Rehoboth — Namibian school going children are not achieving as much as the Ministry of Education would like to see and the ministry is trying to identify some of the areas which could be improved for learners to scjeive better results.
This came to light during a sensitisation workshop on Social Accountability and School Governance in the Education Sector in Namibia Project at Rehoboth Primary School on Saturday. To enhance school performance, school accountability and student achievement, United Nations International Children Education Fund (UNICEF)'S Charles Avelino said the world body was mandated by the UN General Assembly to enhance the education programme. "The aim is that when a children go to school they are prepared to be able to contribute to national development when leaving school," he said adding that UNICEF was committed to supporting the development of children and to ensuring that when they attend school they don't spend years in schools without benefiting anything on personal development.
A pilot project with four primary schools, three in Mariental in the Hardap Region, and one in the Ohangwena Region, starts towards the second half of this year. The project, titled Social Accountability and School Governance in the Education Sector in Namibia, will be implemented over a period of three years. It will be coordinated by the Ministry of Education and implemented with regional and national education staff of the ministry, Non-Government Organisations (NGOs), learners, school boards and communities. Alvelino informed the meeting that the project will enhance grass roots level engagement in school governance, and sector monitoring at regional and national levels will contribute to quality education and a more efficient and effective education service delivery.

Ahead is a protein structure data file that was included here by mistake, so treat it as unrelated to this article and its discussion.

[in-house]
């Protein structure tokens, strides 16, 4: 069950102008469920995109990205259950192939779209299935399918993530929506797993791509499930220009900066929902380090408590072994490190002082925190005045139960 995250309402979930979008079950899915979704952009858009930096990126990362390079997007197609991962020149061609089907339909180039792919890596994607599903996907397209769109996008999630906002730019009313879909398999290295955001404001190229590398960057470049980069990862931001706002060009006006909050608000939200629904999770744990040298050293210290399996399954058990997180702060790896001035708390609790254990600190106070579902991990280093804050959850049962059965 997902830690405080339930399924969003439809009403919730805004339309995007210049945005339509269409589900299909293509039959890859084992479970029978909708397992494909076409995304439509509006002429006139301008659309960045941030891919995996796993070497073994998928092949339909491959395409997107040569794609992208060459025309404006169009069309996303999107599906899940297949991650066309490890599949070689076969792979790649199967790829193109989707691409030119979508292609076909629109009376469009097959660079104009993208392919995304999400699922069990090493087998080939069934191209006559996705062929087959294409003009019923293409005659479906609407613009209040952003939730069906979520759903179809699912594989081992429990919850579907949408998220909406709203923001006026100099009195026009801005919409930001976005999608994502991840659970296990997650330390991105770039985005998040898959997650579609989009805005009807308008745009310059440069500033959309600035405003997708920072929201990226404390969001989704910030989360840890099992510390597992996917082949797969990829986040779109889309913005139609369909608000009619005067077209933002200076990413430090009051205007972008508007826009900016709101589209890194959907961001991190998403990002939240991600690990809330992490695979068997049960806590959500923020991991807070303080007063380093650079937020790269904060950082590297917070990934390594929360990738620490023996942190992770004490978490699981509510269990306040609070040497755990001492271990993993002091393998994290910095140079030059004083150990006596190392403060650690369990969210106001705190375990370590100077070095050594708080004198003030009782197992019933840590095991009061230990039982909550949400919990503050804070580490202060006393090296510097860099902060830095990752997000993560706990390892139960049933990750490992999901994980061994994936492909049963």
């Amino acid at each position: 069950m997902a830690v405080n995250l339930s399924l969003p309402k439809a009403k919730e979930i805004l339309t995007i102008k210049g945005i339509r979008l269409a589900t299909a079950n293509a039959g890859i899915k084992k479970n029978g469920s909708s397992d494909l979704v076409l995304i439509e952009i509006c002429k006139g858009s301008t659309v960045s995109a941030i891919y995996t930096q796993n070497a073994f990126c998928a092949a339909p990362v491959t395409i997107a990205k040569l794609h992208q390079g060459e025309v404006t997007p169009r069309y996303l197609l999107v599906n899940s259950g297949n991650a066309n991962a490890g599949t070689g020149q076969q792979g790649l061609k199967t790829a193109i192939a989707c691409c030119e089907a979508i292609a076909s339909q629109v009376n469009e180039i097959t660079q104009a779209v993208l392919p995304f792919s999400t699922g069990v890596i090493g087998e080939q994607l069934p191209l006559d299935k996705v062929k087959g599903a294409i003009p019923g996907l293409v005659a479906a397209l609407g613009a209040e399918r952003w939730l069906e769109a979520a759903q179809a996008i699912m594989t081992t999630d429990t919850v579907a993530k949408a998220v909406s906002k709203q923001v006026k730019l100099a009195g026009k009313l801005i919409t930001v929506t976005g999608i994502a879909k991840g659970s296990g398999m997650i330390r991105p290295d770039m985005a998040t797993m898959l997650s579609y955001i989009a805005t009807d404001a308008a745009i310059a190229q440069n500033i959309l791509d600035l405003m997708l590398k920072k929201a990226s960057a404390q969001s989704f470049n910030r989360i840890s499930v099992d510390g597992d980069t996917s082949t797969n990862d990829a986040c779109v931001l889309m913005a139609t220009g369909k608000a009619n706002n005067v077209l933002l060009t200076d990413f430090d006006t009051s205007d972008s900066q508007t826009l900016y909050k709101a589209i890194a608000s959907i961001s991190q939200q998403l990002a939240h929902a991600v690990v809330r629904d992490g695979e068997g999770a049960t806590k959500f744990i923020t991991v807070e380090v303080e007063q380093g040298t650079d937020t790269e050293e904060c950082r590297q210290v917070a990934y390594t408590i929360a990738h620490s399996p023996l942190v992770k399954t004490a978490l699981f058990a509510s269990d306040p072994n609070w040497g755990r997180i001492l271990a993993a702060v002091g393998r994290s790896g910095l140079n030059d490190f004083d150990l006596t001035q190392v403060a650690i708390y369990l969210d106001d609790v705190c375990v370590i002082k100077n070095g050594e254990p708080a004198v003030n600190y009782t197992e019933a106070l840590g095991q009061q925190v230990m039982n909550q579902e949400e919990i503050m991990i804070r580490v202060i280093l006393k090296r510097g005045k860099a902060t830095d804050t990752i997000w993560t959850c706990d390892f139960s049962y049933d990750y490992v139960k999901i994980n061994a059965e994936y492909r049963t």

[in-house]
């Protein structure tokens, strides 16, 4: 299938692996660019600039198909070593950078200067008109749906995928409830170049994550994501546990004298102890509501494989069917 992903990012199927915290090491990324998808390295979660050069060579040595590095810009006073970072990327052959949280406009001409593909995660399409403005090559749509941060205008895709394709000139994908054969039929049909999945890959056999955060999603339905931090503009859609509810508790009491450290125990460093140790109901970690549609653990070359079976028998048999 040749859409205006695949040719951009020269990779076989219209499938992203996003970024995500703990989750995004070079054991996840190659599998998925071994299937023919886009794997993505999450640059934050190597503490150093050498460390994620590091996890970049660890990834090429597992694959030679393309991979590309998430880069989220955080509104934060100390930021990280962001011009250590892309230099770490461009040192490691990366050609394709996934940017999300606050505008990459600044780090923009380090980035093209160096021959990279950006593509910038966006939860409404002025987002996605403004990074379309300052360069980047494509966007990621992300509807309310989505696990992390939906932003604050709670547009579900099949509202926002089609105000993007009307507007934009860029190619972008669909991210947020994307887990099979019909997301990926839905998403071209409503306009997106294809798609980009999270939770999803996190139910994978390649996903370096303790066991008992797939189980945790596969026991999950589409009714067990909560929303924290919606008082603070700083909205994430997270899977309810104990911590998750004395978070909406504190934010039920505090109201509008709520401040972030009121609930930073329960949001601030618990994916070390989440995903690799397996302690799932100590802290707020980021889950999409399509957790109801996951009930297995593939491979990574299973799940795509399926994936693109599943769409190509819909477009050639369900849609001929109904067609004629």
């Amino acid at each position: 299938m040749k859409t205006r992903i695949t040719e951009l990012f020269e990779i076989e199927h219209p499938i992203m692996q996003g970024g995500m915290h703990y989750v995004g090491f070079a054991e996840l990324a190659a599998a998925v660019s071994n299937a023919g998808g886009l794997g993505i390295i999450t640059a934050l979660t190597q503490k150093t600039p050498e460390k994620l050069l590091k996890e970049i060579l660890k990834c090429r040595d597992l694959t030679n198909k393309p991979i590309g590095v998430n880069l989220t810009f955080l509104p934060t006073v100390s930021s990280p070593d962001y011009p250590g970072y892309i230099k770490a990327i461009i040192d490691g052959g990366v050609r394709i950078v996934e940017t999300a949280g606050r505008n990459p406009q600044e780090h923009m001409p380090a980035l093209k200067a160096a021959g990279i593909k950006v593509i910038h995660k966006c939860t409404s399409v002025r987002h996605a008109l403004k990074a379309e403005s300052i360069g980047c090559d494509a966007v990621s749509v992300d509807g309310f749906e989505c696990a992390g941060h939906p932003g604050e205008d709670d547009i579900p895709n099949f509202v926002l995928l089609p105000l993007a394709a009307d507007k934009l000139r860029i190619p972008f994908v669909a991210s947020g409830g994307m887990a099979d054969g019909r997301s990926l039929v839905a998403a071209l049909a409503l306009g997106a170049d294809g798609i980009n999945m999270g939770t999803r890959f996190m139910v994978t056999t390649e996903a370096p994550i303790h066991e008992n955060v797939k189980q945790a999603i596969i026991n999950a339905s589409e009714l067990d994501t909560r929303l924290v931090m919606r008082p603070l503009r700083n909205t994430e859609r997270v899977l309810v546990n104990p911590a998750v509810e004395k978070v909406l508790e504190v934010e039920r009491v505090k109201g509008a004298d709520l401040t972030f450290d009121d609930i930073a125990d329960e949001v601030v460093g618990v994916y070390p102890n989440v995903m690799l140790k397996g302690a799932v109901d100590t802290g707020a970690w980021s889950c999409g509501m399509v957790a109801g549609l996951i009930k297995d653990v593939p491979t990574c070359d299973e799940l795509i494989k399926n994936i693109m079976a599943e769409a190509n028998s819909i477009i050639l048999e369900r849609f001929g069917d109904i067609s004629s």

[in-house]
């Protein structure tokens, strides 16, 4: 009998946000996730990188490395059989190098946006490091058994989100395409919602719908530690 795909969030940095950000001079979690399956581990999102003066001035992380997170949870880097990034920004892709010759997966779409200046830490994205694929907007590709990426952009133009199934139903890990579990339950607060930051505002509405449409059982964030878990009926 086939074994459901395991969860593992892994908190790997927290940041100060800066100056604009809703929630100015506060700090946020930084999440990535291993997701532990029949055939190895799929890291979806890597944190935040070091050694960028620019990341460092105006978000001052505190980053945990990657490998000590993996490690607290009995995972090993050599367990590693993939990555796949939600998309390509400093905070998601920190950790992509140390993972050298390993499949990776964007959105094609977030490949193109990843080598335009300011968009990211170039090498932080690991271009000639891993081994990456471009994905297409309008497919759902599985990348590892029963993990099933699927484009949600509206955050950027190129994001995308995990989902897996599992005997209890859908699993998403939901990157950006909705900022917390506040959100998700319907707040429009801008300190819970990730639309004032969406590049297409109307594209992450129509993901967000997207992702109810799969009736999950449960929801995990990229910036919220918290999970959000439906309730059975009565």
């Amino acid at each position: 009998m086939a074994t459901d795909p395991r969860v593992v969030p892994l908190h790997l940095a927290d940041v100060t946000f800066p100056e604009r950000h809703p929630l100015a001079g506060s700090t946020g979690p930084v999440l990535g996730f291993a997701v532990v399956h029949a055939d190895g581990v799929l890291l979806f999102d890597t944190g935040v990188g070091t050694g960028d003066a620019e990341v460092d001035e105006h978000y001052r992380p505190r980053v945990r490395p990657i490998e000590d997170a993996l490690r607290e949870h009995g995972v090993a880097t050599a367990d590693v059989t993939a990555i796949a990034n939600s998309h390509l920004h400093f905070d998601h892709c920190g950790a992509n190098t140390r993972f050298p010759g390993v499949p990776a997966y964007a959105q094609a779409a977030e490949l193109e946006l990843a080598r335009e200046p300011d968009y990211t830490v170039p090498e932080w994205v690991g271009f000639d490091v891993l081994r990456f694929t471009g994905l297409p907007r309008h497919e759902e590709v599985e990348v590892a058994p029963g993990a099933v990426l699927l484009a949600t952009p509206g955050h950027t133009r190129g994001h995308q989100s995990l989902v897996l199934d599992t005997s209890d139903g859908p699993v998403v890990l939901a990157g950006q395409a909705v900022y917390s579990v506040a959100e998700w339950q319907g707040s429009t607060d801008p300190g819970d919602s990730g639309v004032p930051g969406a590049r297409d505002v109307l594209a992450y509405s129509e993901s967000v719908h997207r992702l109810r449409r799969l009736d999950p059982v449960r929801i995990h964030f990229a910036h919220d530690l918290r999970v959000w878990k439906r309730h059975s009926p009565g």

UNICEF last year received EUR 1.6million (N$ 15.3million) from the European Union (EU) to strengthen Social Accountability and School Governance in the Education Sector in Namibia, as part of the 10th European Developmental Fund (EDF).One of the areas identified was the participation of parents and communities in school activities.
To address the low levels of community and parental awareness and engagement in school education, the EU-funded project is to focus on creating an understanding on educational rights, purposes, policies and practices, and in building the capacity of civil society, educators and communities for their active participation in school governance and sector monitoring processes within the local, regional and national education system. Within the next three years Avelino said the intention is to go up to 48 schools, which means after the four pilot schools, the project will engage more 20 schools before the end of the three years period in the Hardap Region, and another 20 in Ohangwena so that at the end of the three year cycle, 48 schools will be participating in the process.
The Principal of Rehoboth Primary School, Paulus Olivier, said the project will dilute the apathy (lack of interest in anything, or the absence of any wish to do anything) and by that schools will get more people involved. He said his school is currently rated as a good school and his team are working towards making it a great primary school in Namibia.